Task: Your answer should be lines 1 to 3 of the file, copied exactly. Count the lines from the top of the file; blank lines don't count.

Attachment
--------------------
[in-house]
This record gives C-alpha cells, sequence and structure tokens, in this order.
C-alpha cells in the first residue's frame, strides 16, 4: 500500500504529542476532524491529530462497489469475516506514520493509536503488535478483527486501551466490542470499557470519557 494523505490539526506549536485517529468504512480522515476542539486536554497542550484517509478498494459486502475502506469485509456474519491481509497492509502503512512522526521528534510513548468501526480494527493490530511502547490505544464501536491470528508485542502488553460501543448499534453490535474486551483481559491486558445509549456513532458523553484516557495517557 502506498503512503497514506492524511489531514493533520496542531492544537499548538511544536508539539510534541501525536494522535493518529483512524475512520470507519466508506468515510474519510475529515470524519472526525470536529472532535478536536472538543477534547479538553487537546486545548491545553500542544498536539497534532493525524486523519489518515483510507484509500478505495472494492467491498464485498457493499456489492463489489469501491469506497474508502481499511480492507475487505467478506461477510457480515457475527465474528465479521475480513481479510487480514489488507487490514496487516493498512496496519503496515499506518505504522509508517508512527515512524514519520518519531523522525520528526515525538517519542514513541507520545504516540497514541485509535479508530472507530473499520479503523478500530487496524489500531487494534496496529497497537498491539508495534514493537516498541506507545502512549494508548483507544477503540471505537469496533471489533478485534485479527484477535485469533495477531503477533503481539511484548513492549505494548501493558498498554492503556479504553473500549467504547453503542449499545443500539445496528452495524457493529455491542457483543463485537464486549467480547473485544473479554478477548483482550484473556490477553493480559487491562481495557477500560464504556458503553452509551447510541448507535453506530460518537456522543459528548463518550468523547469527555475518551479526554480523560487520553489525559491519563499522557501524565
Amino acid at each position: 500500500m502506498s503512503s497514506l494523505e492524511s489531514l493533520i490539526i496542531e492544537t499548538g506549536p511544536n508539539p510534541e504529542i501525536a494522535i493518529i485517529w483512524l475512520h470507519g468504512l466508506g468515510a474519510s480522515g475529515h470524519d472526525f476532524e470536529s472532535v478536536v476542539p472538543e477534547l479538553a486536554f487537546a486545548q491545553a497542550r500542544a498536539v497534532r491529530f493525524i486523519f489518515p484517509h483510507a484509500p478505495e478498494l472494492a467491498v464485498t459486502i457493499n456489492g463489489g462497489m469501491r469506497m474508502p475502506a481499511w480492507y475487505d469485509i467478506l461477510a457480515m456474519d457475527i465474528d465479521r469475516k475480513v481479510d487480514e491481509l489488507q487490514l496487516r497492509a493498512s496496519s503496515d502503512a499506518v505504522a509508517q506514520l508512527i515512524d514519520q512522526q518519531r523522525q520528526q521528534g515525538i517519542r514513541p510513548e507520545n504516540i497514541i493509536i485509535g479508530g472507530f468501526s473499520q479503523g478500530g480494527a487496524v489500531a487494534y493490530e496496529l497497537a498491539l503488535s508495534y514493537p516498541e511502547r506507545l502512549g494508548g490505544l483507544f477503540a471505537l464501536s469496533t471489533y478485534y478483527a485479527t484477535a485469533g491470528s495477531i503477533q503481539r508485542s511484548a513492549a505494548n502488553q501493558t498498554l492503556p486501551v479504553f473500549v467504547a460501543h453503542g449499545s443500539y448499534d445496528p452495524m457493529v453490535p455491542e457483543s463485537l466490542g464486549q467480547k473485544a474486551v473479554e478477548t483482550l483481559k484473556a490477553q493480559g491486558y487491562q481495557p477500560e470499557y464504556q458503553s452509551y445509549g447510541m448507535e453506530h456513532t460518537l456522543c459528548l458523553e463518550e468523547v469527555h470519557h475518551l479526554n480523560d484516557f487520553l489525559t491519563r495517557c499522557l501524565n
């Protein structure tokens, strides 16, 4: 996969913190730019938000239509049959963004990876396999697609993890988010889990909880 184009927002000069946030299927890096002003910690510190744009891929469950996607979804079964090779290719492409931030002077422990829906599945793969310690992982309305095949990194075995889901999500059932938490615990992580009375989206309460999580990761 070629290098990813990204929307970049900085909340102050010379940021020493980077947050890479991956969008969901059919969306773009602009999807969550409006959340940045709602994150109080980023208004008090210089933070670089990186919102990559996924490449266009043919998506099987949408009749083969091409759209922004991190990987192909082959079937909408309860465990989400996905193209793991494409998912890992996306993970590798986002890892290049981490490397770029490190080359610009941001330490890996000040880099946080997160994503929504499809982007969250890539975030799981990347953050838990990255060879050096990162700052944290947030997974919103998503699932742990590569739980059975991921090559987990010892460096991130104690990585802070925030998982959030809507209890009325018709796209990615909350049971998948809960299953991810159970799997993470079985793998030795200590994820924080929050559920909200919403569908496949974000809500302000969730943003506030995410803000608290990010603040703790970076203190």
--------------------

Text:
[in-house]
This record gives C-alpha cells, sequence and structure tokens, in this order.
C-alpha cells in the first residue's frame, strides 16, 4: 500500500504529542476532524491529530462497489469475516506514520493509536503488535478483527486501551466490542470499557470519557 494523505490539526506549536485517529468504512480522515476542539486536554497542550484517509478498494459486502475502506469485509456474519491481509497492509502503512512522526521528534510513548468501526480494527493490530511502547490505544464501536491470528508485542502488553460501543448499534453490535474486551483481559491486558445509549456513532458523553484516557495517557 502506498503512503497514506492524511489531514493533520496542531492544537499548538511544536508539539510534541501525536494522535493518529483512524475512520470507519466508506468515510474519510475529515470524519472526525470536529472532535478536536472538543477534547479538553487537546486545548491545553500542544498536539497534532493525524486523519489518515483510507484509500478505495472494492467491498464485498457493499456489492463489489469501491469506497474508502481499511480492507475487505467478506461477510457480515457475527465474528465479521475480513481479510487480514489488507487490514496487516493498512496496519503496515499506518505504522509508517508512527515512524514519520518519531523522525520528526515525538517519542514513541507520545504516540497514541485509535479508530472507530473499520479503523478500530487496524489500531487494534496496529497497537498491539508495534514493537516498541506507545502512549494508548483507544477503540471505537469496533471489533478485534485479527484477535485469533495477531503477533503481539511484548513492549505494548501493558498498554492503556479504553473500549467504547453503542449499545443500539445496528452495524457493529455491542457483543463485537464486549467480547473485544473479554478477548483482550484473556490477553493480559487491562481495557477500560464504556458503553452509551447510541448507535453506530460518537456522543459528548463518550468523547469527555475518551479526554480523560487520553489525559491519563499522557501524565